I suggest you adopt an engineering viewpoint. Most engineering areas (civil, industrial, aerospace, architecture) are based on solid principles that work. This is especially important if you are concerned about (as Andy Thomas-Cramer suggests) cost, risk, reliability and other issues that lie in the technical-business interface.
Engineering means knowing the stuff that you are dealing with, and I mean knowing it deeply. For example: a civil engineer does not build a bridge in some manner and then refactors it until it passes some pre-designed tests; rather, the bridge is designed with a priori deep knowledge about the properties of the structure and behaviour of the matter that makes it up, and making informed and meditated choices about the best possible design for the existing requirements. Tests are useful to expose defects, not as a replacement for deep knowledge.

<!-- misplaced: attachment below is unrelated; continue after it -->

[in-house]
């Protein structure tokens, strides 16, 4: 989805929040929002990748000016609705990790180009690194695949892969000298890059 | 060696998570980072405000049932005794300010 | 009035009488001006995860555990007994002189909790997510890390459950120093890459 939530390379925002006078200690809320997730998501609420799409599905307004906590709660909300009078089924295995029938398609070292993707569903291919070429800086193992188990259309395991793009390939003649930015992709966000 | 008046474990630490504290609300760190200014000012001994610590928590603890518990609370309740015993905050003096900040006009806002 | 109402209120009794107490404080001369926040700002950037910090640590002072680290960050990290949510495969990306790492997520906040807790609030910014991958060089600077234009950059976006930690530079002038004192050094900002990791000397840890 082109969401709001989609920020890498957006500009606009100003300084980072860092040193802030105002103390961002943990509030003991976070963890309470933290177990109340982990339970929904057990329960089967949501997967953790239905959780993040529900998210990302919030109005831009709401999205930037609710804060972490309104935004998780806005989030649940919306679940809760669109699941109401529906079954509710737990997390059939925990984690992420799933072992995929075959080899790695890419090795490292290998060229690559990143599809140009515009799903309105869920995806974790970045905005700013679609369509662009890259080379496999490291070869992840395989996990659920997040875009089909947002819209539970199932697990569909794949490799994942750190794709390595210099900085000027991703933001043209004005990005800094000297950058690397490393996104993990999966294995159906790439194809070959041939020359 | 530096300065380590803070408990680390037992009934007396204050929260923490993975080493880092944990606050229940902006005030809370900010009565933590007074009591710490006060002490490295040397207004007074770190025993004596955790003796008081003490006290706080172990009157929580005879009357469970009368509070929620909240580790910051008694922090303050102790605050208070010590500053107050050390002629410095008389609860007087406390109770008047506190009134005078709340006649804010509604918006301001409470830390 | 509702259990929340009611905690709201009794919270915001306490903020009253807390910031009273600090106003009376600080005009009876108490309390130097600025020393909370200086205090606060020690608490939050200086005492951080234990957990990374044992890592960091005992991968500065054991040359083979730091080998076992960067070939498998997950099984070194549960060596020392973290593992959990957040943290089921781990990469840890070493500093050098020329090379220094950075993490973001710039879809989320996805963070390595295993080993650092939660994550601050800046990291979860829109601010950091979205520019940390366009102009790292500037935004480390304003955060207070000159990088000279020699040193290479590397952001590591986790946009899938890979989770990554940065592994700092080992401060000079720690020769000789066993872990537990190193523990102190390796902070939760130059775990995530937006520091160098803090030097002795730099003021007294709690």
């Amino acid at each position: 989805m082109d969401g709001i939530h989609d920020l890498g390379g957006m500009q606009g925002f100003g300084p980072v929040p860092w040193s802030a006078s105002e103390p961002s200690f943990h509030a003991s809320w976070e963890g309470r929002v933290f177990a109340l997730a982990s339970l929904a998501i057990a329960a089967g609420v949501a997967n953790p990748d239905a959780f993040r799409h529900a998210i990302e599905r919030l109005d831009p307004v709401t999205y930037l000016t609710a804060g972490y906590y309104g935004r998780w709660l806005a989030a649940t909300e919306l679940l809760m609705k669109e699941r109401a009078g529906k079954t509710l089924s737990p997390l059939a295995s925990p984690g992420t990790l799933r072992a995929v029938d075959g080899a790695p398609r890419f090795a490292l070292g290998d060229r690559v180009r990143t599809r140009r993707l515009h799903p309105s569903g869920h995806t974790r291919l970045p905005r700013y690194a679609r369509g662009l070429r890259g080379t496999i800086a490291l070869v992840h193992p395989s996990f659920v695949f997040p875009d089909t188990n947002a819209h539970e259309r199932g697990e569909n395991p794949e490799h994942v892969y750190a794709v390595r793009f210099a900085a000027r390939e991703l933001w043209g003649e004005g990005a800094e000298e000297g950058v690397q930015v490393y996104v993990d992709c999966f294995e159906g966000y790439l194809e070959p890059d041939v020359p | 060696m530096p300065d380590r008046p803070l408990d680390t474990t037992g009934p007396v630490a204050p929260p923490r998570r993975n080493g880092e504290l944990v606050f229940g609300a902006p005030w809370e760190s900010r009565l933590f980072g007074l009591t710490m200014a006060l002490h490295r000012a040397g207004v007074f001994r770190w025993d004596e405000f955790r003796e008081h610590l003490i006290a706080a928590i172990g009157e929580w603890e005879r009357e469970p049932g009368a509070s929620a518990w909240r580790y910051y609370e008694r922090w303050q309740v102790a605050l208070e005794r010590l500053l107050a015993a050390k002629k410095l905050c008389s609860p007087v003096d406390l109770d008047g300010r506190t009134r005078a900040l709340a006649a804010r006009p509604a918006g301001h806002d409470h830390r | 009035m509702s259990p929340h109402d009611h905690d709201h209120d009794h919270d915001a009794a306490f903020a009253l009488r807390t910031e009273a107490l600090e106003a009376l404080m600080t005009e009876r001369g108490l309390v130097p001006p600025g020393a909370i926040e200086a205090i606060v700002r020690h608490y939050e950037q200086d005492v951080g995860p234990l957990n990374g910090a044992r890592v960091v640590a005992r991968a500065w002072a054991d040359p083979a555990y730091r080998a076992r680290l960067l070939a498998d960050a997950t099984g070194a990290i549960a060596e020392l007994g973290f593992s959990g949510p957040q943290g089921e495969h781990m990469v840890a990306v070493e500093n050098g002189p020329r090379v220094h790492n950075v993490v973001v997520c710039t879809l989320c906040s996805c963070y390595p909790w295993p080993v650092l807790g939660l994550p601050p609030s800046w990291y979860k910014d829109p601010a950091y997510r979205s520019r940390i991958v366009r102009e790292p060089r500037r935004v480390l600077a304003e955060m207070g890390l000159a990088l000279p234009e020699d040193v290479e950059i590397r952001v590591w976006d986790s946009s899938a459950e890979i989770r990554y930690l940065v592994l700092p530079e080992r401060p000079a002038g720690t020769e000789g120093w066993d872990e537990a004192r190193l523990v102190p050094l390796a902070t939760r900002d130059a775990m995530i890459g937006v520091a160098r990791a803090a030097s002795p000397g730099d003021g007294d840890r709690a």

Engineering also means repeatability, i.e. having methods that guarantee that you will be able to achieve excellent results all the time, every time.
Engineering also means a high degree of professionalisation of the discipline. Software development is very young as compared to other engineering areas, and this may be beyond our control in many aspects. Still, we can strive to be highly skilled and competent in a wide range of central and peripheral topics that are important to software engineering.
Hope this helps.